Jan's Reviews > How to Become a Scandal: Adventures in Bad Behavior

How to Become a Scandal by Laura Kipnis
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's review
Jul 03, 11

bookshelves: non-fiction
Read in June, 2011

Ever wonder why people in "high places" always seem to get themselves embroiled in scandals that could have been (seemingly) easily avoided?

I don't think that Kipnis's book does a particularly good job of answering that question. At the end of it, I still don't understand really why high profile politicians (I'm looking at you, John Edwards) think they can father illicit love children and use campaign funds to support their mistresses without getting caught, or why high-profile male ministers rail loudly against homosexuality only to be caught in compromising situations with other males (*cough* Ted Haggard *cough*). Why put your neck out on the chopping block when it's fairly likely to get cut off? Perhaps it's hubris; perhaps they secretly want to get caught; I'm still not sure, and I don't think Kipnis is either.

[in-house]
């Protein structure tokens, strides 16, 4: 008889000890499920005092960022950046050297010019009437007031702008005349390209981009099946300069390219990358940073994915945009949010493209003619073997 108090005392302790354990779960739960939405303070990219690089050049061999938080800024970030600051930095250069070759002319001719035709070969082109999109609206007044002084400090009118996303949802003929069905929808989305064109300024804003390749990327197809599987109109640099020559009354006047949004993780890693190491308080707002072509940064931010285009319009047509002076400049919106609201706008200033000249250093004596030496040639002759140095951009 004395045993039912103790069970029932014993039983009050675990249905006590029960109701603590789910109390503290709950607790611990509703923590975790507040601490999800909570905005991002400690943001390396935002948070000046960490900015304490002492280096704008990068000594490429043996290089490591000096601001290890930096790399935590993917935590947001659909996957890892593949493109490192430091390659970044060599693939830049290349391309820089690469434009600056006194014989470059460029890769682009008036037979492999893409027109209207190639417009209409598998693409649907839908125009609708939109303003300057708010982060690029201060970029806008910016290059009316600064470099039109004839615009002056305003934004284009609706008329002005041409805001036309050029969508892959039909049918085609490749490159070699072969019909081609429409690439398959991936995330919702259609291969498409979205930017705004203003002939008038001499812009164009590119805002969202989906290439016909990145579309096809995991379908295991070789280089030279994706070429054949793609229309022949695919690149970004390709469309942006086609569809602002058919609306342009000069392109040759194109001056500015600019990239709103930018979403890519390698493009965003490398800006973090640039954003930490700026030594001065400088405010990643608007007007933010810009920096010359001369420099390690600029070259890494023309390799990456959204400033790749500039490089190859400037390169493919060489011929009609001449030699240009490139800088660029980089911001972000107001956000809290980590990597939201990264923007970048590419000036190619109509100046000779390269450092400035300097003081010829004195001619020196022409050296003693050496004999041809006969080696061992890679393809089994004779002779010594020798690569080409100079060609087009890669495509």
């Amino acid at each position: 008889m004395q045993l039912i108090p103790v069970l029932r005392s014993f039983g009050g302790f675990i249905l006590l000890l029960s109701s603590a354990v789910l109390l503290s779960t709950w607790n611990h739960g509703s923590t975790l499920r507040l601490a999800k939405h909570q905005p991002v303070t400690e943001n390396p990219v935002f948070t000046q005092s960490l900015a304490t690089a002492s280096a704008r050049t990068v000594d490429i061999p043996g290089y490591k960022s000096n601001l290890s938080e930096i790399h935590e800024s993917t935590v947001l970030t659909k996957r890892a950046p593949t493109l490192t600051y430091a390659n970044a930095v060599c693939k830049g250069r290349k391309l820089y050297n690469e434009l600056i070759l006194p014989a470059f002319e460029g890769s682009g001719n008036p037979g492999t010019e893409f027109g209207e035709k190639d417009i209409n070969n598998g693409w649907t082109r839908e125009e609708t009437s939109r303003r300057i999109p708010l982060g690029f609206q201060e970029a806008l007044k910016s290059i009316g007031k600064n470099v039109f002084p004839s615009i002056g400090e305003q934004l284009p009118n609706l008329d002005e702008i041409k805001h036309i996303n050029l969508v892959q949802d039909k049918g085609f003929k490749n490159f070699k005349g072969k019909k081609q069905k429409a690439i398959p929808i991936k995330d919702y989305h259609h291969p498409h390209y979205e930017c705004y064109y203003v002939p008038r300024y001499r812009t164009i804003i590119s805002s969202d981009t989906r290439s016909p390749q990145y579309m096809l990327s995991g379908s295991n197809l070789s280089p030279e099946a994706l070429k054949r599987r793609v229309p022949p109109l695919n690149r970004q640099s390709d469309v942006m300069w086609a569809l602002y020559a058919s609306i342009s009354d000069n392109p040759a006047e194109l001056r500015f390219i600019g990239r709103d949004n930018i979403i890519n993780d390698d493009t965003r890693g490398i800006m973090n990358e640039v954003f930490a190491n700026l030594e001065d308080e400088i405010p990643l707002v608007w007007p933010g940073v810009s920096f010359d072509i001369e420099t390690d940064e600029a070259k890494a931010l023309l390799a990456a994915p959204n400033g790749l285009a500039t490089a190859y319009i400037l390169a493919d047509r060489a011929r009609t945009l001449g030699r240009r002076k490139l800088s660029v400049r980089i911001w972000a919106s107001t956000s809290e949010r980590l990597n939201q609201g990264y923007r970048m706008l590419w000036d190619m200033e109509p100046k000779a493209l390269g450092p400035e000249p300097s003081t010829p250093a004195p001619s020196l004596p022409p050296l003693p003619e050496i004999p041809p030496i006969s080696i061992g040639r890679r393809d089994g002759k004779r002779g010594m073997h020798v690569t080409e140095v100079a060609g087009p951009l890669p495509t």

However, that doesn't mean that I didn't enjoy this book. In fact, I still thought that it had a lot of interesting insight into human behavior. For example, I was particularly intrigued by her exploration of the media frenzy surrounding Lisa Nowak, the "crazy astronaut" who drove from Texas to Florida to confront her romantic rival. Why was the media so fascinated with this event? Did the nervous, tittering tone of the coverage belie the truth that lies underneath: that we all fear that we could some day become a Lisa Nowak? If this highly intelligent, well-trained, fully-evaluated woman could, basically, lose her s*!t, then who is immune to such crazy behavior?

So too did I enjoy her musings about Linda Tripp, the woman who broke the Bill Clinton-Monica Lewinsky scandal. Now, don't get me wrong, I have no sympathy for Linda Tripp, who seems like the worst friend a person could ever have, in addition to being a miserable human being. However, the media's attack on her was particularly vicious. Most everybody seemed more offended by her actions than they did the President's. Why is that? Does everybody just hate a tattle tale?

And ultimately, what is with our need as a populace for scandal? Nothing would be an outrage if we didn't decide that it was. The media is constantly trying to get us angry about something - I guess it sells more papers - but rarely about things that matter, in the grand scheme of things (ultimately, most of these so-called scandals are really only the business of the people involved). Why is that?

I know that she may have missed her mark, but I can't seem to get myself to penalize her for that. There was too much good stuff in this book to give it any less than 4 stars.
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